Third, use FTTs to reduce tax evasion. In the recent past, Brazil and India both used the information generated through the collection of transaction taxes to tackle tax evasion and a Chinese official recently suggested taxing foreign exchange markets to identify speculators.

This information generated by transaction-level electronic record-keeping will not only help fight tax evasion at this critical time of depressed tax revenues, but also help financial regulators keep better track of risk-taking. Transactions with secretive low-tax jurisdictions can also be penalised with high rates. This will generate further revenues to help soften the austerity blow.

Fourth, remember that an FTT will make some high-frequency trading uneconomic. By reducing the importance of computer-generated trend-chasing trades that helped trigger the market dislocations in August 2007 and May 2010, FTTs will reduce systemic risk and make the markets less short-term oriented.

The financial industry will undoubtedly squirm – let them. It will be seen as a sign by voters that you are finally doing something right. No matter what they say, the industry's opposition is based not on genuine doubts about feasibility or concern for market efficiency, but purely on self-interest in not wanting to pay more tax.

It's time for you to look beyond the 'finance is rocket science, you don't understand it, if you try change something the system would collapse… so leave us alone' rehearsed arguments of the financial industry.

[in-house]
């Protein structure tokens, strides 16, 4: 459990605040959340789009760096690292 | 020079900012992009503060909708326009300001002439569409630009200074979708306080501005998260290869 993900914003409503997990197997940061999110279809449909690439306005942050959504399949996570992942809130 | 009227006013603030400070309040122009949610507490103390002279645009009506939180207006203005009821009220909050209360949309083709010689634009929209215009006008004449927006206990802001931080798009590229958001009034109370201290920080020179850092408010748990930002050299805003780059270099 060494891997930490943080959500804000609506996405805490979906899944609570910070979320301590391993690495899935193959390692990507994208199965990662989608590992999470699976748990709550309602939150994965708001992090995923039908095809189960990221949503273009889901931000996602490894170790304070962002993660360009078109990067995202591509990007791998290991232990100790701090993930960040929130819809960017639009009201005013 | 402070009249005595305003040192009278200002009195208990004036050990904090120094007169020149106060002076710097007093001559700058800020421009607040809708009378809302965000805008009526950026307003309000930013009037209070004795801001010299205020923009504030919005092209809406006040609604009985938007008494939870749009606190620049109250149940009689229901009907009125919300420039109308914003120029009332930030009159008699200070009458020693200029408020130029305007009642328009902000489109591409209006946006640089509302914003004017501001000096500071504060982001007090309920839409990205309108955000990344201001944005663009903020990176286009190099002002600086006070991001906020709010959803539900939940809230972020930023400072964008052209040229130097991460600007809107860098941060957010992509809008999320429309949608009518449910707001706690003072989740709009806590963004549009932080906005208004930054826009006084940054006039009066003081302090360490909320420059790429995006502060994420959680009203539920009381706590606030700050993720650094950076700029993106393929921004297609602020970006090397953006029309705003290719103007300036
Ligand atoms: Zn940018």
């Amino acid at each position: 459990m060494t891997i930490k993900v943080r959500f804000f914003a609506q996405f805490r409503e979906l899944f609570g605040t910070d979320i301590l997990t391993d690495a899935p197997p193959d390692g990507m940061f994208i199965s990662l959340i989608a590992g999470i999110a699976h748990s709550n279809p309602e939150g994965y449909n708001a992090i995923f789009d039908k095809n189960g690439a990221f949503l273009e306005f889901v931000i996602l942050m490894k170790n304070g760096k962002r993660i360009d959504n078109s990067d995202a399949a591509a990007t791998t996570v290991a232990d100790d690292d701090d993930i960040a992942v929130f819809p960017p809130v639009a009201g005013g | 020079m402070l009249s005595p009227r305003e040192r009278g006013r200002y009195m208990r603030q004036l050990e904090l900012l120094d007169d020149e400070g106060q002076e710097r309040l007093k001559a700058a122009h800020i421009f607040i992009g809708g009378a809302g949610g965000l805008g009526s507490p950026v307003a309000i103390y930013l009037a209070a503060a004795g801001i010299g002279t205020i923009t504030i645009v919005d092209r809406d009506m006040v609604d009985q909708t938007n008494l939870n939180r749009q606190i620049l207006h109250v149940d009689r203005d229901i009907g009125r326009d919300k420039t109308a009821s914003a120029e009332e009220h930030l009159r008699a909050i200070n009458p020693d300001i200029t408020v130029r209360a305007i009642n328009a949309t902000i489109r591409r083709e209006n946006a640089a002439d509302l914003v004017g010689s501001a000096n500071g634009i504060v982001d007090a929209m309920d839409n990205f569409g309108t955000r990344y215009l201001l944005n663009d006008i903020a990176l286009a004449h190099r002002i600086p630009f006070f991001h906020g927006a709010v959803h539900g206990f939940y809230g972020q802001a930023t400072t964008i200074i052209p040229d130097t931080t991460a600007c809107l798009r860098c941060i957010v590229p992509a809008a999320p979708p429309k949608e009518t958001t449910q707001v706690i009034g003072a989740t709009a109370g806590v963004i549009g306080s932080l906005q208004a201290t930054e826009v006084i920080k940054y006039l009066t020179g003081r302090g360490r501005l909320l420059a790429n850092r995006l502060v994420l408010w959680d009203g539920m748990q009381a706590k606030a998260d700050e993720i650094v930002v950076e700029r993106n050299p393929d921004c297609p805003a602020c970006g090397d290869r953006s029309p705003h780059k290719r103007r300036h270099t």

We, the taxpayers, are still paying the price of having left finance to its own devices.

The industry will scream that small savers would end up paying. You should introduce an exemption and refund system for all savers with less than €50,000 in savings. Problem solved.

They will say high rates will damage the market. You just introduce the tax at very low rates and gradually ratchet it higher following regular impact assessments. Arguments silenced.

They claim the tax will be evaded. At low rates of tax, which will still generate significant revenues, the cost of trying to avoid FTTs exceeds the tax payable. Moreover, the increasingly electronic nature of transactions, new regulations on centralised clearing and record keeping for derivatives and stronger supervision all will make it much harder to avoid FTTs than it already is. Evasion foiled.

They will say that a bank levy is enough. It is not. The levy on bank balance sheets will fall primarily on commercial banks. Done right, it is a good idea, but it could end up pushing credit away from banks to the shadow banking system and financial markets.

FTTs, by falling mainly on hedge funds and asset managers, will counter this push and ensure a level-playing field between the banks and markets. Bank levies AND FTTs not bank levies OR FTTs.

Clearly the case for FTTs could not be stronger.

Even as a non-politician, I understand well your predicament that policy measures that are often popular are not right, and those that are right are often not popular. That is all the much more reason for you not to squander this opportunity to implement FTTs which are both popular and sound.

So dear Ms. Merkel and Mr. Sarkozy, please tell Mr. Schäuble and Ms. Lagarde – EU do it.

Yours,

Sony Kapoor.''